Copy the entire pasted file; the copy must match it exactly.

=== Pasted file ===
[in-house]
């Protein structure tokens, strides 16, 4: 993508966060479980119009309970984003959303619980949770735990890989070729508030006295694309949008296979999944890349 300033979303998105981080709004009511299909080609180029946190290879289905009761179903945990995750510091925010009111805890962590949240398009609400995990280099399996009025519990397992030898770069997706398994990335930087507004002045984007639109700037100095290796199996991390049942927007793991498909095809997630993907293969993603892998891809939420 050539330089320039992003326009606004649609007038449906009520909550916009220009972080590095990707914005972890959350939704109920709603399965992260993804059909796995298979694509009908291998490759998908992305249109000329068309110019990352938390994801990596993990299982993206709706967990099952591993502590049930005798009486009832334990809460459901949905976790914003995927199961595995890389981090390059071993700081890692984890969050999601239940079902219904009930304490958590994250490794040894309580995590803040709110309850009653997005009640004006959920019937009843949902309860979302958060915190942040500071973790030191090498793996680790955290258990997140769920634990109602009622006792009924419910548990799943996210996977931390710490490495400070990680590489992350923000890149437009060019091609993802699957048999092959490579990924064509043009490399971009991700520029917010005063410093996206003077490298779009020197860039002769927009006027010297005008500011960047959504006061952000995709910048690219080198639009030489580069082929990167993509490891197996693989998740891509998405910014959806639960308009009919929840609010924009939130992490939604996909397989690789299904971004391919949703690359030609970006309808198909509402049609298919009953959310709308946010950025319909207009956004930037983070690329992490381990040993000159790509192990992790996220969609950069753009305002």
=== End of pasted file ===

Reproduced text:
[in-house]
């Protein structure tokens, strides 16, 4: 993508966060479980119009309970984003959303619980949770735990890989070729508030006295694309949008296979999944890349 300033979303998105981080709004009511299909080609180029946190290879289905009761179903945990995750510091925010009111805890962590949240398009609400995990280099399996009025519990397992030898770069997706398994990335930087507004002045984007639109700037100095290796199996991390049942927007793991498909095809997630993907293969993603892998891809939420 050539330089320039992003326009606004649609007038449906009520909550916009220009972080590095990707914005972890959350939704109920709603399965992260993804059909796995298979694509009908291998490759998908992305249109000329068309110019990352938390994801990596993990299982993206709706967990099952591993502590049930005798009486009832334990809460459901949905976790914003995927199961595995890389981090390059071993700081890692984890969050999601239940079902219904009930304490958590994250490794040894309580995590803040709110309850009653997005009640004006959920019937009843949902309860979302958060915190942040500071973790030191090498793996680790955290258990997140769920634990109602009622006792009924419910548990799943996210996977931390710490490495400070990680590489992350923000890149437009060019091609993802699957048999092959490579990924064509043009490399971009991700520029917010005063410093996206003077490298779009020197860039002769927009006027010297005008500011960047959504006061952000995709910048690219080198639009030489580069082929990167993509490891197996693989998740891509998405910014959806639960308009009919929840609010924009939130992490939604996909397989690789299904971004391919949703690359030609970006309808198909509402049609298919009953959310709308946010950025319909207009956004930037983070690329992490381990040993000159790509192990992790996220969609950069753009305002």